Frank, try the following configuration:
Leave 'users' blank.
<appserver dns name> ro
The exports file will then allow only the application server to access that box, but will give on real privileges, as it will only have read-only access. Users.local will allow RBACAdmins:RBACAdmin to push ACLs to the box once the box is added to the proper resource profiles. For added security, you may want to add a line into the 'users' file: nouser. This ensures that no one will be able to access the server unless their name is in the users or users.local files. Of course, your exports settings already take care of this, but this is extra secure. The nouser line will be over-written when pushing ACLs, but will be appened to the bottom of the new users file.
cheers Brad, I'll give this a go.
As a best practice, I like to create a reference version of the following files and copy them into the rsc directory after installing the agent:
- users.local (different for Windows & Unix)
After the server has been fully added to BladeLogic (properties & resource profiles) and ACLs have been pushed. I like to run a "Harden BladeLogic" job that copies new exports, secure and users.local to the server.
So once you pushed the ACL's isn't this enough to harden your agent? What else does the 'Harden BladeLogic' bit do?
It pushes a new exports and users.local Those files are not covered by ACL pushes... Only the users file is pushed during ACLs.
ok, so the users file has the latest ACL information but I thought the 'users' file overode whatever settings are defined in the 'users.local' and 'exports' files?
I take it from what you imply that there are still some security vunerabilites outstanding if the other two files remain in a certain state.
What I've done recently to make it slightly easier to manage my exports and users.local files is create NSH scripts that perform an echo to update them. For example, instead of peforming a new file deploy each time I make a make a modification to either one of these files, I go into my NSH Script and modify what is being echoed.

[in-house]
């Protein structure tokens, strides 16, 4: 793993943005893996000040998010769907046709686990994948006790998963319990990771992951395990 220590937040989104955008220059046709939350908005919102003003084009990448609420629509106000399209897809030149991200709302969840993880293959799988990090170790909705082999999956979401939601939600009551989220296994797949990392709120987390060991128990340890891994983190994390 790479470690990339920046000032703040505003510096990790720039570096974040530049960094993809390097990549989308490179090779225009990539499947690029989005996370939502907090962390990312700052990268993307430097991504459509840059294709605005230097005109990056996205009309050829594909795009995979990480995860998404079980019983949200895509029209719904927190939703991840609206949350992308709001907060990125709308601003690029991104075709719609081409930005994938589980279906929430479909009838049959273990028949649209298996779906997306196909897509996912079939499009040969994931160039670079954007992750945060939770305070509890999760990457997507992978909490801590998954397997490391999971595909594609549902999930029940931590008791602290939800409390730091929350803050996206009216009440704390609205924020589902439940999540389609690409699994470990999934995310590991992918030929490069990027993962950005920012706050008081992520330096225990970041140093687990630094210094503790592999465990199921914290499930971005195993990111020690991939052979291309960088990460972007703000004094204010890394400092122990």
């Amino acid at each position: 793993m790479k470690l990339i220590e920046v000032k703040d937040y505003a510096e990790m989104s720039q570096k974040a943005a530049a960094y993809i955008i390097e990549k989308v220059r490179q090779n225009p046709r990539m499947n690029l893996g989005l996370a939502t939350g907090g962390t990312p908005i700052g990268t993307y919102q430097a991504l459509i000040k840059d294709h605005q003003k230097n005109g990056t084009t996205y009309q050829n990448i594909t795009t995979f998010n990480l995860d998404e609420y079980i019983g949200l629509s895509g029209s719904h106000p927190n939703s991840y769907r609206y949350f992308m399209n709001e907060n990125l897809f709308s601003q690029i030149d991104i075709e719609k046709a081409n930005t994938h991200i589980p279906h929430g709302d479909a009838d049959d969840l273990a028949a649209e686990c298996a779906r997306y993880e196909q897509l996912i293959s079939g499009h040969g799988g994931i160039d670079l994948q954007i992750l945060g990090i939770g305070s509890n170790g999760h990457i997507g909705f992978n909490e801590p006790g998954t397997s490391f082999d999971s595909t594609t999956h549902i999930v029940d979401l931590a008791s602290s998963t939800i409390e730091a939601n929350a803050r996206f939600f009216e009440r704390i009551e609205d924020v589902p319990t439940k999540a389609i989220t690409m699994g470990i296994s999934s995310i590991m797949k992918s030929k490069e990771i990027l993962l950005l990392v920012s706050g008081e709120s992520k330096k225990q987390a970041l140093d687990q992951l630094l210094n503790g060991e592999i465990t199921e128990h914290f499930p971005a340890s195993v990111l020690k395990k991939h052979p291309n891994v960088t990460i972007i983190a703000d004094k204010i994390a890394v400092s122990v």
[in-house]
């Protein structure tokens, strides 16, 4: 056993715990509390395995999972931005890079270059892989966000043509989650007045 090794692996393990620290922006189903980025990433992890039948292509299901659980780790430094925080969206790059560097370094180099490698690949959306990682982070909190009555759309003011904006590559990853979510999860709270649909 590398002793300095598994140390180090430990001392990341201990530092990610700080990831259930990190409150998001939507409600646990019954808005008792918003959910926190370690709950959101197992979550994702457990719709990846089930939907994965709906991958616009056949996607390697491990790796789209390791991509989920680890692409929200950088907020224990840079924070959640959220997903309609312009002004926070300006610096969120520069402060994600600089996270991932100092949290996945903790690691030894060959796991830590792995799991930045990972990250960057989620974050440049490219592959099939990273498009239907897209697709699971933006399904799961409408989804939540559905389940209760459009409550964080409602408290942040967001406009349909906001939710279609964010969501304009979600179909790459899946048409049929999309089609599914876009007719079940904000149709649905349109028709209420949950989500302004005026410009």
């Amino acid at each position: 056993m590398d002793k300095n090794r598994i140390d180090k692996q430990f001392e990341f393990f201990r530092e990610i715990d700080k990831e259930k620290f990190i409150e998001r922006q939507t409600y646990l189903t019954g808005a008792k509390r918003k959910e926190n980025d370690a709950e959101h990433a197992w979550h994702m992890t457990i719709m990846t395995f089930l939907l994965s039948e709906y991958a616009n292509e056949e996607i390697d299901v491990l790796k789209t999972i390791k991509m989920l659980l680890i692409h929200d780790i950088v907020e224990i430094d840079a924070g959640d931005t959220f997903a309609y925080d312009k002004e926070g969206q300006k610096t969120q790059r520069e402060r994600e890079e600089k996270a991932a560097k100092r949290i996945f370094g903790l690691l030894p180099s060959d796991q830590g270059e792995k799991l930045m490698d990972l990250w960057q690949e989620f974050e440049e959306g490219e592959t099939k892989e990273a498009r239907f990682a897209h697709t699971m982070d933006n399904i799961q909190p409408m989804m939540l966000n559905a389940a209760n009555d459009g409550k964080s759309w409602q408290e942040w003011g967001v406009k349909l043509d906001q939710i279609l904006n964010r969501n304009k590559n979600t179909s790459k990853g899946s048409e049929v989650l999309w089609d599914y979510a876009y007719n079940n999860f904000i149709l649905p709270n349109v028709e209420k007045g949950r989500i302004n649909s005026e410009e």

echo "* ro" > /usr/lib/rsc/exports
echo "RBACAdmins: /usr/lib/rsc/users.local
In our current environment we have a role configured to maintain these scripts, and that role shares the NSH script job to another role responsible for maintaining environment consistancy.
The users file does not override users.local and exports. It complements them.
Think of the exports file as the gatekeeper. It summarily allows/disallows users access to the system based merely on the hostname of the originating computer. If you are clear proxying through the application server while in NSH, then the exports file need only have the application server as the allowable hostname (plus any individual exceptions). This is more secure and makes for simpler handling.
The users and users.local file complement one another. The main difference is that users.local does not get overridden by an ACL push. As to which one takes precendence, I am not entirely sure. Aside from RBACAdmins:RBACAdmin in the users.local files, some BL administrators like to keep their own username as they access the box from NSH, just to ensure that they have continued access in the event that something may clear their ACLs.
Good explanation Brad.
I just wanted to add that users.local always takes precedence over the users file.
So would if fair to assume this is a secure configuration to leave on all agents distributed thought a server estate?
Users.local's information contained therefore allows RBACADMins to overide the READ-ONLY access specified in the exports file?